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Seminar World Art Studies: China and the Museum.


Admission requirements

First Year Seminar III: Writing and Lecturing.


This course will give an introduction to museum history reaching back to the Kunst- und Wunderkammern of the Renaissance with the particular case study of Chinese material culture. It follows a chronological order starting with readings on how Chinese material culture was collected and put on display in China and Europe from the 16th century onward. The course material includes readings that analyze collections as frameworks of cultural and social representation, as well as it introduces concrete case studies of artifacts that travel between cultures to be collected and displayed as ‘exotica’ in Europe and China. The class’s focus lies on the early modern period, but it touches upon aspects of 19th century collecting and concludes with three sessions on the museum display of Chinese objects within 20th century China and Europe.

Course objectives

The student:

  • Gets a deeper understanding of the relationship between art and cultural exchange throughout the centuries;

  • acquires factual knowledge on the specific case study of Chinese material culture;

  • learns to recognize patterns of collecting and display in historic as well as contemporary contexts;

  • will be equipped with the methodological tools to discuss an object in order to explain bigger structures in relation to culture, art or history.


Provisional timetable: Wedensday 19.00 – 20.30 uur. Final timetable on:

Mode of instruction

Discussion-driven seminar, based on readings that are mandatory for preparation. For each session every student is asked to deduct one over-arching question from the assigned readings, flesh it out, put it in writing (circa one page) and bring it to class. This small assignment is mandatory and will be collected at the end of each class. It serves to enable an informed and prepared class room discussion.

One student at a time gives a presentation on the assigned readings. Part of this assignment is the preparation of a glossary that lists and briefly explains names, terms or concepts that were previously unfamiliar to the student and that he/she had to look up. The glossary is sent to the instructor in advance and made available to the group via blackboard.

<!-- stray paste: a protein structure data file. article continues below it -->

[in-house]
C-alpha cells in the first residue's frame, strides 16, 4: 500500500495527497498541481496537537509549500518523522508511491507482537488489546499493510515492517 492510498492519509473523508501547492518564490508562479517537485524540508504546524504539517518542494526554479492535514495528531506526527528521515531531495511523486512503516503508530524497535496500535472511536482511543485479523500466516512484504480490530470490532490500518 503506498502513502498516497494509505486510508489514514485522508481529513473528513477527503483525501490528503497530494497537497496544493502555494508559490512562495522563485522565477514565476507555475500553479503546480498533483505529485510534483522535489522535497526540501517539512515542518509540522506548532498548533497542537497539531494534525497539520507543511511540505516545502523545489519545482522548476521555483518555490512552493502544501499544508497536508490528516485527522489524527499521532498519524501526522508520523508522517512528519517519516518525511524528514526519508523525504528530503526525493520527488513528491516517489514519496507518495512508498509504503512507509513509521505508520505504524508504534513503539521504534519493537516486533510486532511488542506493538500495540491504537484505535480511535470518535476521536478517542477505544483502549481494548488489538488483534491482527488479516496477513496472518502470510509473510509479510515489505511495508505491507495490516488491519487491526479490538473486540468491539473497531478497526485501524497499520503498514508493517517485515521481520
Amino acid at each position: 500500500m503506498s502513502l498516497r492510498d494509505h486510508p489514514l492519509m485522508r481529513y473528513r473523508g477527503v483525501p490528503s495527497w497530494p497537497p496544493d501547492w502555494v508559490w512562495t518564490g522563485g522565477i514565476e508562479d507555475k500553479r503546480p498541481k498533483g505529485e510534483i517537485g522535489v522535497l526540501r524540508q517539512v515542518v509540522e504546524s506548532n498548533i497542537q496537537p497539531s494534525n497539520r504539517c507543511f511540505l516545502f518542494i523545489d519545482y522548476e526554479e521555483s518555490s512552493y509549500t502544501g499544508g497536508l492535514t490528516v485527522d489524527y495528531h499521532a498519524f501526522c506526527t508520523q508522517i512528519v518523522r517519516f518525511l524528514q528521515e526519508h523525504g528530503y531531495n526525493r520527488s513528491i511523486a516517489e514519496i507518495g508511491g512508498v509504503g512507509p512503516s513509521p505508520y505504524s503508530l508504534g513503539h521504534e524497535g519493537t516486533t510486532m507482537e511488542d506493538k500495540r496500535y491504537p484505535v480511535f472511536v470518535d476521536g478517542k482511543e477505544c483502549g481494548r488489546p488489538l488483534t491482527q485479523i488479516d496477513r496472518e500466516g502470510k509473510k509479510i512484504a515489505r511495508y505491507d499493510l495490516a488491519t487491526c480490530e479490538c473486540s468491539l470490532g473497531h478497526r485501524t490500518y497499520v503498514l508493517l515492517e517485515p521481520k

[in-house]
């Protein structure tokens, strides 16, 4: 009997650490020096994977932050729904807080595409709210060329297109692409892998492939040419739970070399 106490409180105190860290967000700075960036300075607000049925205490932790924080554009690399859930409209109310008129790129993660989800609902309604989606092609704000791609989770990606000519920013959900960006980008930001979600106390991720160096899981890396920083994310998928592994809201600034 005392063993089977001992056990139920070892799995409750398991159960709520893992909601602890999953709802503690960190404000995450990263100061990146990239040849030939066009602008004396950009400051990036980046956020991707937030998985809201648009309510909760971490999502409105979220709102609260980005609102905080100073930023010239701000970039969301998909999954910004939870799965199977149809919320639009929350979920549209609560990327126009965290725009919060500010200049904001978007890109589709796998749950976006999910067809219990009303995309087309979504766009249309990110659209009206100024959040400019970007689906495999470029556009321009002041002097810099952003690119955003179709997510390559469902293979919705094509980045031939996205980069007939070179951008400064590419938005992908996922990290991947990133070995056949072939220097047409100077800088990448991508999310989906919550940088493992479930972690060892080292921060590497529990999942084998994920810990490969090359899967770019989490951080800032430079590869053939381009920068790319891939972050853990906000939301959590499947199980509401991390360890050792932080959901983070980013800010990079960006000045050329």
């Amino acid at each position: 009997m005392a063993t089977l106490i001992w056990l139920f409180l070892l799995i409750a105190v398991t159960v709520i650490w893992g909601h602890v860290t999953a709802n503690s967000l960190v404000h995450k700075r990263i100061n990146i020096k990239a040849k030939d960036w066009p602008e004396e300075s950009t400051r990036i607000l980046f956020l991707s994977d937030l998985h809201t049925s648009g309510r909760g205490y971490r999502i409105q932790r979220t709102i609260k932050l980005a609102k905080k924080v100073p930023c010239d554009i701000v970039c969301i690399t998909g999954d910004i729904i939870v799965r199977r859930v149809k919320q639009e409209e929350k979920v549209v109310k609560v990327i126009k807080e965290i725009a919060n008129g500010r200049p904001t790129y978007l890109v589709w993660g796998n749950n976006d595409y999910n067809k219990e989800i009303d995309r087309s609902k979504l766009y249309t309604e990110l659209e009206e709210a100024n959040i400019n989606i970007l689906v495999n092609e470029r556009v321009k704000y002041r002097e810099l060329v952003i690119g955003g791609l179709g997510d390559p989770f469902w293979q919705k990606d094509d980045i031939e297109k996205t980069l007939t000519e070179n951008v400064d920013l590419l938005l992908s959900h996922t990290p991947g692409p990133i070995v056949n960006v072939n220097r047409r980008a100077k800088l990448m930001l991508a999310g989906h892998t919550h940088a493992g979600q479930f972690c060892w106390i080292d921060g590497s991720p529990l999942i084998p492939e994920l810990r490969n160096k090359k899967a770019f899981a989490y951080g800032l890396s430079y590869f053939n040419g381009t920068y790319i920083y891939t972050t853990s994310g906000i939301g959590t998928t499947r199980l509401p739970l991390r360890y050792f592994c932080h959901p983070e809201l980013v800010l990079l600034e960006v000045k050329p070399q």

Depending on the number of students people might be picked to give reports on optional readings or in relation to the planed excursion to the Volkenkunde Museum (so that everyone gets the chance to give a short presentation either on a text or within the museum context).

The presentations are intended to enhance the understanding of the course’s subject matter, stimulate group discussion and serve to prepare the final assignment, an essay of circa 1500 words.

In seminars attendance is obligatory. Non-attendance should be reported (with reasons) in advance. Missing seminar sessions more than twice will have as a consequence that this course cannot be completed. Only in exceptional cases the Examination Board will consider the option of an alternative assignment. Refer to the “Onderwijs- en examenreglement” (OER) for further details.

Assessment method

  1. Weekly assignment of a well fleshed out question based on the readings (20%).
  2. Every student gives a presentation (30%).
  3. Final essay (1500 words; 50%).



Reading list

  • An overview of all sessions and the reading list will be posted on blackboard.

  • All reading materials will be made available on blackboard one week in advance to the session that they are assigned for.


Via uSis.

Exchange and Study Abroad students, please see the Study in Leiden website for information on how to apply.

Contact information

Email: A.K. Grasskamp, MPhil


Along with Second Year Bachelor students from the Art History department Bachelor students from the department of Chinese Languages and Cultures are encouraged to join this seminar.